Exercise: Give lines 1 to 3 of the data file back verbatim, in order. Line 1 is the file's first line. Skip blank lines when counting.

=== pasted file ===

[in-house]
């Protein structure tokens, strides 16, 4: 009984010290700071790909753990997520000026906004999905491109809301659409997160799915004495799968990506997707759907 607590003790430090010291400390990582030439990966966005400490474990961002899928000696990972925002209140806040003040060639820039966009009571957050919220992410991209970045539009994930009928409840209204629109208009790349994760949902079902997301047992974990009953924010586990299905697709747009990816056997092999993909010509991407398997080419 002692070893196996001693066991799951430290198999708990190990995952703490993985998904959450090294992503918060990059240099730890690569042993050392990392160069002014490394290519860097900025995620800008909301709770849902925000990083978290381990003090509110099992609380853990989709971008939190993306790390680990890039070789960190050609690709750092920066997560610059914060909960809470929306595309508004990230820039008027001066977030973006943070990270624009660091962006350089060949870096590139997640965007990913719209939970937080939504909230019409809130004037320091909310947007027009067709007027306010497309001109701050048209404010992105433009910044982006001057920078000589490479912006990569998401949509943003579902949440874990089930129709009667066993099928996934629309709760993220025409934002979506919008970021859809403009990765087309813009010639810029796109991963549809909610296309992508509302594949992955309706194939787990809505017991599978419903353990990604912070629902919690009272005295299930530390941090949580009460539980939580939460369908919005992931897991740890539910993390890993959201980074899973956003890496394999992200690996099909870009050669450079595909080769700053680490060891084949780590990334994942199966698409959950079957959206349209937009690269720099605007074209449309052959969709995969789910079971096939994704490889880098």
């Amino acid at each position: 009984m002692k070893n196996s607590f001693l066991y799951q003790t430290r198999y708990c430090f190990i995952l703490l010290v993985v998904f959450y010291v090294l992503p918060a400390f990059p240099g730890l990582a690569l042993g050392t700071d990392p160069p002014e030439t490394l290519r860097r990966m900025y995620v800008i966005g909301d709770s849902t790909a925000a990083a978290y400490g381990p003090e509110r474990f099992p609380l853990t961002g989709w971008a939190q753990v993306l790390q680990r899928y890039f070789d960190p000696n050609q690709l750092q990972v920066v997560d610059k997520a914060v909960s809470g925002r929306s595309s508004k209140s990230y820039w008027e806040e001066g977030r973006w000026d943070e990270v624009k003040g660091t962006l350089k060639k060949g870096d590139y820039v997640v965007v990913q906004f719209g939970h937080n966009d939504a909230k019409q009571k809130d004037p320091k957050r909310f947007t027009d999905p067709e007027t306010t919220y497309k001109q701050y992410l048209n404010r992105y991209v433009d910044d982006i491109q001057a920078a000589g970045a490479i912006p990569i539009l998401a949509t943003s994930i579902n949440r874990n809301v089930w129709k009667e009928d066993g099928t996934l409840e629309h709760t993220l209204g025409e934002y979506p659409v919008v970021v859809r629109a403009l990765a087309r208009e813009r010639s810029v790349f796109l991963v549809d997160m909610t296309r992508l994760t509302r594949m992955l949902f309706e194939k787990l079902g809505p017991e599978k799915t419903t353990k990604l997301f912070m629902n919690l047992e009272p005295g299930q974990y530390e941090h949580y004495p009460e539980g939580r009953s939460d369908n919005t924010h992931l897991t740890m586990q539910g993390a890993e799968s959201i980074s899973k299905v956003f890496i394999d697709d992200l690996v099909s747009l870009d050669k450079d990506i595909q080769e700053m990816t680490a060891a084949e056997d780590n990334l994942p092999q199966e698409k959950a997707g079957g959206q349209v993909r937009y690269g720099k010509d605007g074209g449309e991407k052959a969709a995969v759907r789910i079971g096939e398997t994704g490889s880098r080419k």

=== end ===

[in-house]
């Protein structure tokens, strides 16, 4: 009984010290700071790909753990997520000026906004999905491109809301659409997160799915004495799968990506997707759907 607590003790430090010291400390990582030439990966966005400490474990961002899928000696990972925002209140806040003040060639820039966009009571957050919220992410991209970045539009994930009928409840209204629109208009790349994760949902079902997301047992974990009953924010586990299905697709747009990816056997092999993909010509991407398997080419 002692070893196996001693066991799951430290198999708990190990995952703490993985998904959450090294992503918060990059240099730890690569042993050392990392160069002014490394290519860097900025995620800008909301709770849902925000990083978290381990003090509110099992609380853990989709971008939190993306790390680990890039070789960190050609690709750092920066997560610059914060909960809470929306595309508004990230820039008027001066977030973006943070990270624009660091962006350089060949870096590139997640965007990913719209939970937080939504909230019409809130004037320091909310947007027009067709007027306010497309001109701050048209404010992105433009910044982006001057920078000589490479912006990569998401949509943003579902949440874990089930129709009667066993099928996934629309709760993220025409934002979506919008970021859809403009990765087309813009010639810029796109991963549809909610296309992508509302594949992955309706194939787990809505017991599978419903353990990604912070629902919690009272005295299930530390941090949580009460539980939580939460369908919005992931897991740890539910993390890993959201980074899973956003890496394999992200690996099909870009050669450079595909080769700053680490060891084949780590990334994942199966698409959950079957959206349209937009690269720099605007074209449309052959969709995969789910079971096939994704490889880098």
């Amino acid at each position: 009984m002692k070893n196996s607590f001693l066991y799951q003790t430290r198999y708990c430090f190990i995952l703490l010290v993985v998904f959450y010291v090294l992503p918060a400390f990059p240099g730890l990582a690569l042993g050392t700071d990392p160069p002014e030439t490394l290519r860097r990966m900025y995620v800008i966005g909301d709770s849902t790909a925000a990083a978290y400490g381990p003090e509110r474990f099992p609380l853990t961002g989709w971008a939190q753990v993306l790390q680990r899928y890039f070789d960190p000696n050609q690709l750092q990972v920066v997560d610059k997520a914060v909960s809470g925002r929306s595309s508004k209140s990230y820039w008027e806040e001066g977030r973006w000026d943070e990270v624009k003040g660091t962006l350089k060639k060949g870096d590139y820039v997640v965007v990913q906004f719209g939970h937080n966009d939504a909230k019409q009571k809130d004037p320091k957050r909310f947007t027009d999905p067709e007027t306010t919220y497309k001109q701050y992410l048209n404010r992105y991209v433009d910044d982006i491109q001057a920078a000589g970045a490479i912006p990569i539009l998401a949509t943003s994930i579902n949440r874990n809301v089930w129709k009667e009928d066993g099928t996934l409840e629309h709760t993220l209204g025409e934002y979506p659409v919008v970021v859809r629109a403009l990765a087309r208009e813009r010639s810029v790349f796109l991963v549809d997160m909610t296309r992508l994760t509302r594949m992955l949902f309706e194939k787990l079902g809505p017991e599978k799915t419903t353990k990604l997301f912070m629902n919690l047992e009272p005295g299930q974990y530390e941090h949580y004495p009460e539980g939580r009953s939460d369908n919005t924010h992931l897991t740890m586990q539910g993390a890993e799968s959201i980074s899973k299905v956003f890496i394999d697709d992200l690996v099909s747009l870009d050669k450079d990506i595909q080769e700053m990816t680490a060891a084949e056997d780590n990334l994942p092999q199966e698409k959950a997707g079957g959206q349209v993909r937009y690269g720099k010509d605007g074209g449309e991407k052959a969709a995969v759907r789910i079971g096939e398997t994704g490889s880098r080419k």